War of the Rebellion: Serial 050 Page 0378 KY.,SW. VA.,TENN.,MISS.,N. ALA.,AND N. GA. Chapter XLII.

Search Civil War Official Records

HDQRS. 2nd BRIGADE, 2nd DIVISION, 14TH ARMY CORPS, Chattanooga, Tenn., September 28, 1863.

MAJOR: In compliance with your order, requiring a report of the

operations of my brigade from the time of leaving Cave Spring, Ala., up to our arrival at this point, I have the honor to submit

the following:

My command, consisting of the Eighteenth Ohio Volunteer Infantry,

Nineteenth Illinois Volunteer Infantry, Eleventh Michigan Volunteer

Infantry, and Battery M, First Ohio Volunteer Artillery, (the Sixty-ninth Ohio Volunteer Infantry having been left* at Cowan, Tenn.), left Cave Spring and crossed the Tennessee River at Caperton's Ferry on the evening of the 1st of September. We continued the march from day to day, crossing Raccoon Mountain, and

encamped on Lookout Mountain September 8.

The Eleventh Michigan Infantry, under Colonel Stoughton, was thrown forward on the same day and moved down the mountain, clearing out

the heavy timber with which the road had been blockaded, and, skirmishing briskly, drove the enemy for 1 1/2 miles, and occupied

Stevens' Gap.

September 9 my brigade made a reconnaissance to the front and drove

the enemy's outposts some 3 miles, with light firing.

The next day we moved forward to Davis' Cross-Roads, and, after some maneuvering in that vicinity, the engagement took place on the 11th of September, an official report of which you have already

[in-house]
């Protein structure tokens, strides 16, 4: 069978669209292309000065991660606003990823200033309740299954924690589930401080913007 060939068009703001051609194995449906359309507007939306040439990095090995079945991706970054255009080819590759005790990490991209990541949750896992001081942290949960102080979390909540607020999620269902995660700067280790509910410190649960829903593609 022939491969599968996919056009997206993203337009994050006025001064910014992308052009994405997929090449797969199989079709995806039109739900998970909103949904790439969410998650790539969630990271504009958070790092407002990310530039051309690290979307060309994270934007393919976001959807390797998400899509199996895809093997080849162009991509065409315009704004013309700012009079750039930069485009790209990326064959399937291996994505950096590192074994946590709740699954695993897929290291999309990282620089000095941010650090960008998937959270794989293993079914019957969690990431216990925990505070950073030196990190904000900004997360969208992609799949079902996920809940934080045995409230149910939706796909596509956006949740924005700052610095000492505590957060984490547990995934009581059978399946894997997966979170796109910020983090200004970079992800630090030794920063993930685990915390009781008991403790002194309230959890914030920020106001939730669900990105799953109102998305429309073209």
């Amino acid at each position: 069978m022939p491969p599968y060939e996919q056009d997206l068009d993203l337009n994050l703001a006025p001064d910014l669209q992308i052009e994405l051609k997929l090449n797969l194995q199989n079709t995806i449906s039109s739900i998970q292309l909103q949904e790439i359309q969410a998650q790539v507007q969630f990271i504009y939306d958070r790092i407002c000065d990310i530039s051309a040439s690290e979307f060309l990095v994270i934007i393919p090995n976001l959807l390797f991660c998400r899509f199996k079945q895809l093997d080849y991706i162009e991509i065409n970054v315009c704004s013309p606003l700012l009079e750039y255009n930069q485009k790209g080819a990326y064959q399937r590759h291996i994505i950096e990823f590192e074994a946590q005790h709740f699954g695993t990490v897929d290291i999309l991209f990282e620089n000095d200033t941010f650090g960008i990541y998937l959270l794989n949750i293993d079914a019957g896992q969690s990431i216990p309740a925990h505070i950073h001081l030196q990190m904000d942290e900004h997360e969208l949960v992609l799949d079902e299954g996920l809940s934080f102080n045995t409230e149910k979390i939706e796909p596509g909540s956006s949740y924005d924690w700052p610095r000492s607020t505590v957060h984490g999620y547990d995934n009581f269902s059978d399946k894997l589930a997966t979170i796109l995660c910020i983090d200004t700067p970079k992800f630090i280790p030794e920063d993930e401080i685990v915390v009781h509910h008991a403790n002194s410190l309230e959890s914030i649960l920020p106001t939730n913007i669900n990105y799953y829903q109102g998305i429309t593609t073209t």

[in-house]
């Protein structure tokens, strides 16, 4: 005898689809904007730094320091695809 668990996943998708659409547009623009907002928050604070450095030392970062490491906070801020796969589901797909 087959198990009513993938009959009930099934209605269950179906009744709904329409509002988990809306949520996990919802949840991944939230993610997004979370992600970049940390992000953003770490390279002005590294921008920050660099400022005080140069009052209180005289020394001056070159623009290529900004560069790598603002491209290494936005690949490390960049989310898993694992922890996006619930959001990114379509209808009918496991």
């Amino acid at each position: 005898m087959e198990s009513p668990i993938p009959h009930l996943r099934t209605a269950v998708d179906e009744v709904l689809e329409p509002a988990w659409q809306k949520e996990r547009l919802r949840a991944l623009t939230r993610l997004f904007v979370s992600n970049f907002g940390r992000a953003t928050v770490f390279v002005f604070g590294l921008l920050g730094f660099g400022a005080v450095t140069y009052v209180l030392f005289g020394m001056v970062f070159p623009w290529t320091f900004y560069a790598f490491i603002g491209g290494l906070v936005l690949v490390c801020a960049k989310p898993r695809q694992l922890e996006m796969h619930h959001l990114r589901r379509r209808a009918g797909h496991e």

Falling back to Bailey's Cross-Roads, we remained there until the 17th September, when we moved off on the Chattanooga road and encamped at Crawfish Spring on the night of the 18th.

On the morning of the 19th I moved under orders toward the left and took position on an elevated point designated by Major-General Negley, with the Eleventh Michigan thrown considerably forward. In

the afternoon I advanced my three regiments in line of battle, and,

in connection with the Third Brigade deployed on my right, drove the enemy out of the woods in our front and regained the ground which had been held and lost during the day by the troops of some other command.

Later in the day we advanced still farther and drove the enemy, with heavy firing, from an open field in our front.

We subsequently withdrew to the edge of the woods, and constructing

light breastworks of rails, remained during the night.

At an early hour the next morning, Sunday, September 20, I received orders from Major-General Negley to withdraw from my position, and move off up the road toward the left. I had moved but a short distance, in compliance with this command, when I was ordered to return to the former position, which I did, driving the enemy, who had in the mean time advanced and occupied it.

I was shortly afterward relieved by a brigade from General Wood's division, and again ordered toward the left, where the battle was raging loudly and heavily. Having moved my command, including the battery which had remained all night in position on the hill in my

rear, some distance on and to the left, on line with the Rossville road, I was ordered by Major-General Negley to push my regiments quickly into the woods to my right, to support the forces then engaged there. This I did, moving rapidly forward and leaving my


*But see report of Colonel Daniel McCook, p. 871.